Sony Mobile CEO Hiroki Totoki assured managers the company is in the handset business for the long run, denying reports that the struggling company was mulling an exit.
Totoki told the general manager of Sony Mobile's Taiwan business in a meeting that reports the company would exit the handset market in 2016 if it continued to wrack up losses were not accurate, The China Post reported.
Indeed, the CEO suggested that Sony Mobile plans to ramp up its efforts with improved hardware and a heavy focus on extended battery life, the newspaper reported.
While the handset company's chief appeared bullish on its global future, Sony Mobile Europe is making major changes to its senior EMEA management.
In a statement sent to Mobile magazine, the company said it was reorganising its EMEA operation as part of a bid to boost profitability inline with a strategy announced by Totoki almost a year ago.
The company said it is reorganising its customer units into regional divisions, and assured the magazine that EMEA is an important part of the broader Sony Mobile business.
Senior executives Catherine Cherry, Sony Mobile's UK marketing director, and Nigel Whitehead, head of retail and distribution, MVNOs and Irish market, have left the company as part of the restructure, Mobile reported, noting that the handset company declined to say if the pair would be replaced.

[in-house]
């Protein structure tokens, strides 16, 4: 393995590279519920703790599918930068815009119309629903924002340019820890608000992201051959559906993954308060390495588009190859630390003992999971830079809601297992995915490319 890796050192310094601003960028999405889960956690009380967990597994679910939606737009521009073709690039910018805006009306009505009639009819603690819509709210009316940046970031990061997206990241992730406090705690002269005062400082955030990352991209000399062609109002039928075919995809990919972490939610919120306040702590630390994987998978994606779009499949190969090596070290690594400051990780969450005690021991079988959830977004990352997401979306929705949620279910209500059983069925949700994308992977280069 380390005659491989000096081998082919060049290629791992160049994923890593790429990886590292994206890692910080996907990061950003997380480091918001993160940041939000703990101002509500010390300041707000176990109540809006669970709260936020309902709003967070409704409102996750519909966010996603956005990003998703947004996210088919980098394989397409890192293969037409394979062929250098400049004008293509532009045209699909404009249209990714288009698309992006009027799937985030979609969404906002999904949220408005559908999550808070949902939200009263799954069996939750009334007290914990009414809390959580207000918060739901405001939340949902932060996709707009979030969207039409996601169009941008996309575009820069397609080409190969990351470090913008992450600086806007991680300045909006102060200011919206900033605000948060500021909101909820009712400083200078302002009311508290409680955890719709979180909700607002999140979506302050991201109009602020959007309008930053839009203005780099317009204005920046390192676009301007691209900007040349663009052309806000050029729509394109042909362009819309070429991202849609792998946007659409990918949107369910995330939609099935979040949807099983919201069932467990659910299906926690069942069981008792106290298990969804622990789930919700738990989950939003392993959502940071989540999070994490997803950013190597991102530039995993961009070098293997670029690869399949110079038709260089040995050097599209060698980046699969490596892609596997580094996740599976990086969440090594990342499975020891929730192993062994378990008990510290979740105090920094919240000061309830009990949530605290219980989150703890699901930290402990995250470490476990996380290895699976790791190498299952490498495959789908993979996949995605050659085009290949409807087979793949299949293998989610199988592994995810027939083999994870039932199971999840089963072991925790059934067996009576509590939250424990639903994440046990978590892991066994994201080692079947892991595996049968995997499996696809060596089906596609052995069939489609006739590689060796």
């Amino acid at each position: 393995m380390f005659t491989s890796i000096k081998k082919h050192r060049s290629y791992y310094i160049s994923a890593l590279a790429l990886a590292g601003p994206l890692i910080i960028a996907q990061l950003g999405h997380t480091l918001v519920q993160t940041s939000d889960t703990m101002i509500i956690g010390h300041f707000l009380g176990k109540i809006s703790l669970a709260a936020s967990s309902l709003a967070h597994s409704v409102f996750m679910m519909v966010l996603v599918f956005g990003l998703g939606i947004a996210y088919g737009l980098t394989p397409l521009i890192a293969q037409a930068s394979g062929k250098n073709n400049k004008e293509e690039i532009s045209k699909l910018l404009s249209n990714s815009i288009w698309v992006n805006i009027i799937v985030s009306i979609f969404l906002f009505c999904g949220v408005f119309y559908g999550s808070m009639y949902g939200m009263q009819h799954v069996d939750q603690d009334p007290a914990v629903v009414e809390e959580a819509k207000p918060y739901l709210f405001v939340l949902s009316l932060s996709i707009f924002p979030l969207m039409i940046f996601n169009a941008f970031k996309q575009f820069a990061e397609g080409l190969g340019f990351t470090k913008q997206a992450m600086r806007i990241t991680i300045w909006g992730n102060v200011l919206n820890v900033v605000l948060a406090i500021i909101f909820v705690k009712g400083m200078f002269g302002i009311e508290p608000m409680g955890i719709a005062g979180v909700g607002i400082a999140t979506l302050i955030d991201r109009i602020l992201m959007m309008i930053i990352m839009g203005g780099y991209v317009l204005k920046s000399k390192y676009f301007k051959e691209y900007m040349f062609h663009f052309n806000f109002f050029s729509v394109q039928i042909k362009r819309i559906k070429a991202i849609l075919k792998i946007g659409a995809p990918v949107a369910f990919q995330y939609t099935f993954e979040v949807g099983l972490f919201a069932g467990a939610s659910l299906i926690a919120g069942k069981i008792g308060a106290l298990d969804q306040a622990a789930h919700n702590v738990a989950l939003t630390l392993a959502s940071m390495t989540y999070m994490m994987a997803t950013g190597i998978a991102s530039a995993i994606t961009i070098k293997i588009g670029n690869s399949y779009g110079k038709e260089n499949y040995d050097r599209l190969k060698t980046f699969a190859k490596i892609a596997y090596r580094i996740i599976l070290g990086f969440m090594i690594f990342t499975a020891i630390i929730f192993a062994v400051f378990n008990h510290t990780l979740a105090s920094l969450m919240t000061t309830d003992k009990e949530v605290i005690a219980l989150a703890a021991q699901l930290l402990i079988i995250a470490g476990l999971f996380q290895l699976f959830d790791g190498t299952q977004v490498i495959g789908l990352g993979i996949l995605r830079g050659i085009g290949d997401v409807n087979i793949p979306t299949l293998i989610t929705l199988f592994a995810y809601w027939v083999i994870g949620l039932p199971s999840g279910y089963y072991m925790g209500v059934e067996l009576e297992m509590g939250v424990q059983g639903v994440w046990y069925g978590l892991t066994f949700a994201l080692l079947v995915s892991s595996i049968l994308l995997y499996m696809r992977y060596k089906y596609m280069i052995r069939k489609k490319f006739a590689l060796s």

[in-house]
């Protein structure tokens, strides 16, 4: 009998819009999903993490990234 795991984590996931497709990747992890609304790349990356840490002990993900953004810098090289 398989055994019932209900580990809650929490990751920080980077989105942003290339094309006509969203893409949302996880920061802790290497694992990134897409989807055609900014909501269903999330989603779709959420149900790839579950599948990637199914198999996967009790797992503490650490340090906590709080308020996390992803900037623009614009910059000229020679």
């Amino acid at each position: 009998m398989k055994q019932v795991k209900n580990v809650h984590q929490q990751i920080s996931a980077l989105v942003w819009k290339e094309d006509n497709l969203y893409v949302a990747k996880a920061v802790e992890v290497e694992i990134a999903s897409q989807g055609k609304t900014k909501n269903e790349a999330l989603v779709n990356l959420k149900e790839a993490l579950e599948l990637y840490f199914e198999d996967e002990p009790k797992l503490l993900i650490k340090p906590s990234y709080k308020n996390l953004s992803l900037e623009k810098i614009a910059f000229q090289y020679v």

Sony provided further guidance on its strategy for the devices business earlier this month, when it confirmed it would adopt a new operational structure to enable greater flexibility at its semiconductor, battery and storage media businesses.
The company is struggling to make an impact on a global smartphone market dominated by Samsung and Apple.
Sales at Sony's mobile business fell 16.3 per cent year-on-year in its fiscal first quarter 2015, which covers the three months to end-June, resulting in its operating loss growing from JPY1.6 billion (€11.9 million/$13.2 million) in fiscal first-quarter 2014 to JPY22.9 billion in the recent quarter.
Sony said the decline in sales was due to a strategic decision to abandon a bid for scale in the smartphone market -- a move that sees it focus more on high-tier units than mass-market devices. The higher operating loss was due to a combination of that decision and higher costs associated with the company's restructure, along with currency fluctuations.
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